If the person doesn't respond and two people are available, one should call 911 or thelocal emergency number and one should begin CPR. If you are alone and have immediateaccess to a telephone, call 911 before beginning CPR ² unless you think the person has become unresponsive because of suffocation (such as from drowning). In this specialcase, begin CPR for one minute and then call 911.
If an AED is immediately available, deliver one shock if advised by the device, then begin CPR.
Remember the ABCs
 Think ABC ² Airway, Breathing and Circulation ² to remember the steps explained below.Move quickly through Airway and Breathing to begin chest compressions to restore circulation.
AIRWAY: Clear the airway
Put the person on his or her back on a firm surface.2.
Kneel next to the person's neck and shoulders.3.
Open the person's airway using the head-tilt, chin-lift maneuver. Put your palm on the person's forehead and gently tilt the head back. Then with the other hand, gently lift thechin forward to open the airway.4.
Check for normal breathing, taking no more than five or 10 seconds: Look for chestmotion, listen for breath sounds, and feel for the person's breath on your cheek and ear.Gasping is not considered to be normal breathing. If the person isn't breathing normallyand you are trained in CPR, begin mouth-to-mouth breathing. If you believe the person isunconscious from a heart attack and you haven't been trained in emergency procedures,skip mouth-to-mouth rescue breathing and proceed directly to chest compressions torestore circulation.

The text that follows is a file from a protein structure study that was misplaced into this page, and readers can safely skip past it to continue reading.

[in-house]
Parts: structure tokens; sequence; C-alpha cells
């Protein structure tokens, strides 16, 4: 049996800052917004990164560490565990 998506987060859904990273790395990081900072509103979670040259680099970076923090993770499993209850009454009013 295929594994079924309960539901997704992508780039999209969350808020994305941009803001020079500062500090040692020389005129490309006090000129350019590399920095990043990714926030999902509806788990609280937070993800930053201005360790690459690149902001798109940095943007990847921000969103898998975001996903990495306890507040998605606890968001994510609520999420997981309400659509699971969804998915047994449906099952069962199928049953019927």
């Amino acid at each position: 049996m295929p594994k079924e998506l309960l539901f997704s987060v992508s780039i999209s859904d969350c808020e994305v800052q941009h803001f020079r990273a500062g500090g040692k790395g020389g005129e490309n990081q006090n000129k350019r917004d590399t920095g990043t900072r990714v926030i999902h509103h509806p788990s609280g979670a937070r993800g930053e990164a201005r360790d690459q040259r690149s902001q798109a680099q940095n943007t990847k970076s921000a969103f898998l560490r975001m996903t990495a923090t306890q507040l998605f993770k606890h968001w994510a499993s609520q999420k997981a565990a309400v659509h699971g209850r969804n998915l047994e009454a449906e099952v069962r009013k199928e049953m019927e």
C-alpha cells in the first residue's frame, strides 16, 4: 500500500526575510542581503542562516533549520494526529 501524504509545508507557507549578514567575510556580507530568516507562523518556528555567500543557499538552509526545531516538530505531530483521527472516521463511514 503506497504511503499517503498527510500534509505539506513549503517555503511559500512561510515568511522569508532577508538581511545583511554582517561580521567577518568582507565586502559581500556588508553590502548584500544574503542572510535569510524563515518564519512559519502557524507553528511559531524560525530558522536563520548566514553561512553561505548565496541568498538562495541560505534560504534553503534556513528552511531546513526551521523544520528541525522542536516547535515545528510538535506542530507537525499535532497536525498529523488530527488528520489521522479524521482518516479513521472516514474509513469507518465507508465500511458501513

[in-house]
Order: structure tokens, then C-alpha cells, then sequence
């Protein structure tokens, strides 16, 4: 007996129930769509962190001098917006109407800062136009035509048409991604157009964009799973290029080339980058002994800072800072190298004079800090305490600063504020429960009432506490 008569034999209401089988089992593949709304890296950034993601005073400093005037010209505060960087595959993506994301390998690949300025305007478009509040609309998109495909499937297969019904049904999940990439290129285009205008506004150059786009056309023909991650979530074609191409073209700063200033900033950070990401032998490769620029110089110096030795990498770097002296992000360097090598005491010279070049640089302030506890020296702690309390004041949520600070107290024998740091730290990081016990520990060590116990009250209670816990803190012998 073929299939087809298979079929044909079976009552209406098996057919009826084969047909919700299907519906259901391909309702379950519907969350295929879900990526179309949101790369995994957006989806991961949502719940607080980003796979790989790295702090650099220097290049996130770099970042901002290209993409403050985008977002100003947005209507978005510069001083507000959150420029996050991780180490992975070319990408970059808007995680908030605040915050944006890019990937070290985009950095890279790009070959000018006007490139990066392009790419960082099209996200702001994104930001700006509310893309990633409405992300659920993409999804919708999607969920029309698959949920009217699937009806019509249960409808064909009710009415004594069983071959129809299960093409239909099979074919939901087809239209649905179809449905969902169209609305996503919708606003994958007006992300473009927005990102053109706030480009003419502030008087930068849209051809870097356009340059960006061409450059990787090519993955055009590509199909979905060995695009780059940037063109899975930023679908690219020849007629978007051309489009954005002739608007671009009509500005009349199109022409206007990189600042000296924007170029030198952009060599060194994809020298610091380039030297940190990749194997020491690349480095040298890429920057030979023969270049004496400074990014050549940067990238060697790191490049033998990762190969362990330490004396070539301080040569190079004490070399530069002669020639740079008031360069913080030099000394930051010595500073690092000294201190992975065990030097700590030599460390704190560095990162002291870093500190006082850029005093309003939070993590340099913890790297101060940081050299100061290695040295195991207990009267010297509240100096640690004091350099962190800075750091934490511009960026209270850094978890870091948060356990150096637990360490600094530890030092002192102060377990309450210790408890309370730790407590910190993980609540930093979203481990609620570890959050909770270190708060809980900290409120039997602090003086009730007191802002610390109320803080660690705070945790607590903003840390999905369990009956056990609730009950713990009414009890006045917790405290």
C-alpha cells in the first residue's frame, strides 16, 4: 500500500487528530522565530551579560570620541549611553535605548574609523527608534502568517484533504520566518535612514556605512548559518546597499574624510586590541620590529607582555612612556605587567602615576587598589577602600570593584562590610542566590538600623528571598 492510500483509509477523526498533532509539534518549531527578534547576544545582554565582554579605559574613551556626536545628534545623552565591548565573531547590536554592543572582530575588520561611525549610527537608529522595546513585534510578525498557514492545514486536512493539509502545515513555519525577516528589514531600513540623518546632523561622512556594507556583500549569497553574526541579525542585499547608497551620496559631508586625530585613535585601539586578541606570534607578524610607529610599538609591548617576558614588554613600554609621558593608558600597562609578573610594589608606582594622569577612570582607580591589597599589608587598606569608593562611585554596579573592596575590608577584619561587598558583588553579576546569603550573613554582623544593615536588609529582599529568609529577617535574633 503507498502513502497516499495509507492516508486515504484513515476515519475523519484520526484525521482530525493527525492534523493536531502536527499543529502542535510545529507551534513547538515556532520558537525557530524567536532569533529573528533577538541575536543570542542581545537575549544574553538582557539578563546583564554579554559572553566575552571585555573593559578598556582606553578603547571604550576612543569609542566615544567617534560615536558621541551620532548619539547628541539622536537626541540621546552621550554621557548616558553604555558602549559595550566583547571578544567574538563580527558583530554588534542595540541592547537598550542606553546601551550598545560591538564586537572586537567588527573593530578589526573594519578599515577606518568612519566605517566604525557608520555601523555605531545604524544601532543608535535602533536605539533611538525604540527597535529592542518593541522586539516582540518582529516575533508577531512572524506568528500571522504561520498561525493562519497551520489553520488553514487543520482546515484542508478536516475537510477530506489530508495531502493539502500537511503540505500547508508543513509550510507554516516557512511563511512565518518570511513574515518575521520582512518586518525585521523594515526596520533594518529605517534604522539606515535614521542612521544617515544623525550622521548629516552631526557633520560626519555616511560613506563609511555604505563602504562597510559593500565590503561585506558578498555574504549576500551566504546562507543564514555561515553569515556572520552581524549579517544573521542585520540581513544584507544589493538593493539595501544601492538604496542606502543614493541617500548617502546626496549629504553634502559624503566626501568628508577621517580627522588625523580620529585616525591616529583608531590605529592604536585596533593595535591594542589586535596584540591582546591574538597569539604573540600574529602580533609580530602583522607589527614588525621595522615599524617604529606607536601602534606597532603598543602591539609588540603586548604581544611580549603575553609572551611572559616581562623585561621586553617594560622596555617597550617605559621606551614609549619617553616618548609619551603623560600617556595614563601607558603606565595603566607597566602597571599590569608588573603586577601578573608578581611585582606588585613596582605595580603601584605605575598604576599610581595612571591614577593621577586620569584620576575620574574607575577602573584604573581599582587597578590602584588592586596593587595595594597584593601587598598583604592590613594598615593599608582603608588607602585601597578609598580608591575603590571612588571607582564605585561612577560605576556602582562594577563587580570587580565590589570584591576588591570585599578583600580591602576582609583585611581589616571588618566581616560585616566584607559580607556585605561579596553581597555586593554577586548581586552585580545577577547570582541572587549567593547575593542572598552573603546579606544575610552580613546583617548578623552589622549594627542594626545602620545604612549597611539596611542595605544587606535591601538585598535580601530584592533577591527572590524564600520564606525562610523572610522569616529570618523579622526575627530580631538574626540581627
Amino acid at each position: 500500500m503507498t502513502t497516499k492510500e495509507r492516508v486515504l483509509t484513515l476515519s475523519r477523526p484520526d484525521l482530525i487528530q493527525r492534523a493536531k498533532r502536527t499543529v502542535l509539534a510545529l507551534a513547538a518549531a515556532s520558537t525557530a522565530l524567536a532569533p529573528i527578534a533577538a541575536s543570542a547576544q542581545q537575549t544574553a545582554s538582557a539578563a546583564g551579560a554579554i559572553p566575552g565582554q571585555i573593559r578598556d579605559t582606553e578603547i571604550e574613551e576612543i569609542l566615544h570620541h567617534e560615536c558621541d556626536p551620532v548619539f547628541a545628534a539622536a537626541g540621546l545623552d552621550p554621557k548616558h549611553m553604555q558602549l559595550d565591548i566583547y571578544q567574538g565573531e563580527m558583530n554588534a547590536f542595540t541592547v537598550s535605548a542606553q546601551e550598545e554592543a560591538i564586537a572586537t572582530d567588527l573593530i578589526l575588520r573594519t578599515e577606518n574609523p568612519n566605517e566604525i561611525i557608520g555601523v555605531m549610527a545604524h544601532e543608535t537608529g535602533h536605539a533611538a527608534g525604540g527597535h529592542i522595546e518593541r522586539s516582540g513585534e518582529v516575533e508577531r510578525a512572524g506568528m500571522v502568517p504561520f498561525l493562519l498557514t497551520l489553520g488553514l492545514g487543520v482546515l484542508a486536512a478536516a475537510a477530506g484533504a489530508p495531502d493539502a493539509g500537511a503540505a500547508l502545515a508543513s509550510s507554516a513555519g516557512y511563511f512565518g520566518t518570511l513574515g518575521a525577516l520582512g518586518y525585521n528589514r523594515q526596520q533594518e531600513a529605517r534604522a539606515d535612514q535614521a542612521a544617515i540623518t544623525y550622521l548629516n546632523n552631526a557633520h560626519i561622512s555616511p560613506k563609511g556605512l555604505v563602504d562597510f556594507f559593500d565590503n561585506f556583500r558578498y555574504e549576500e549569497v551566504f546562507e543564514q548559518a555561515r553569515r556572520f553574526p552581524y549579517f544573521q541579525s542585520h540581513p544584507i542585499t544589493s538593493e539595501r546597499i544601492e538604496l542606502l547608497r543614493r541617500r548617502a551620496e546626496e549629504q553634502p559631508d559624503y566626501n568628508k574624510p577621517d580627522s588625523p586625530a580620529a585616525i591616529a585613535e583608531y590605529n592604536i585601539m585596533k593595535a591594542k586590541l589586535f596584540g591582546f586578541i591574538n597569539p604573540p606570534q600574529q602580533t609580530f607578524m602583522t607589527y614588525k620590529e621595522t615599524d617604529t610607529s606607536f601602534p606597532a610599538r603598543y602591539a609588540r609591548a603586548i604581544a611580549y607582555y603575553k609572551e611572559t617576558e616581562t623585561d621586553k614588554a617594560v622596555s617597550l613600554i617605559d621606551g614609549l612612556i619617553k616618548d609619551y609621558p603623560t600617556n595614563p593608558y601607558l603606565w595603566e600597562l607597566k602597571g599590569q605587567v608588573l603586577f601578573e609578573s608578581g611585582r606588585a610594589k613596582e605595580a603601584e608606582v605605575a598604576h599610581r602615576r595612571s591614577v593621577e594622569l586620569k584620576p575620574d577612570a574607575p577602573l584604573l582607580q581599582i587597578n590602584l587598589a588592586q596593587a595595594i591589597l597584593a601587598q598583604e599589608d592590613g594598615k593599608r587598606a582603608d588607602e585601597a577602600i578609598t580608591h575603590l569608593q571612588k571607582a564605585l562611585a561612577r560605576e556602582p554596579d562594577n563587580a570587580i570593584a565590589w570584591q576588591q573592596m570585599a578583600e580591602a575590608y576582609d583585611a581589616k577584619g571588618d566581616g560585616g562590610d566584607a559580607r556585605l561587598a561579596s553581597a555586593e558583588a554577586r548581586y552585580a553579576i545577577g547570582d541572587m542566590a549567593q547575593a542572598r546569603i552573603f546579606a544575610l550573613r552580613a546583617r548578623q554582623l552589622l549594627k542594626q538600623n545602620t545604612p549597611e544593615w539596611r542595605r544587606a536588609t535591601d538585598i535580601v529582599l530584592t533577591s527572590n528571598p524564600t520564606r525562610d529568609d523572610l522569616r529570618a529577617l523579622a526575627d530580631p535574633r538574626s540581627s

ING: Breathe for the person
 Rescue breathing can be mouth-to-mouth breathing or mouth-to-nose breathing if the mouth isseriously injured or can't be opened.1.
With the airway open (using the head-tilt, chin-lift maneuver) pinch the nostrils shut for mouth-to-mouth breathing and cover the person's mouth with yours, making a seal.2.
Prepare to give two rescue breaths. Give the first rescue breath ² lasting one second ² and watch to see if the chest rises. If it does rise, give the second breath. If the chestdoesn't rise, repeat the head-tilt, chin-lift maneuver and then give the second breath.3.
Begin chest compressions to restore circulation.
ION: Restore blood circulation with chest compressions
Place the heel of one hand over the center of the person's chest, between the nipples.Place your other hand on top of the first hand. Keep your elbows straight and positionyour shoulders directly above your hands.
Use your upper body weight (not just your arms) as you push straight down on (compress)the chest 2 inches (approximately 5 centimeters). Push hard and push fast ² give twocompressions per second, or about 120 compressions per minute.3.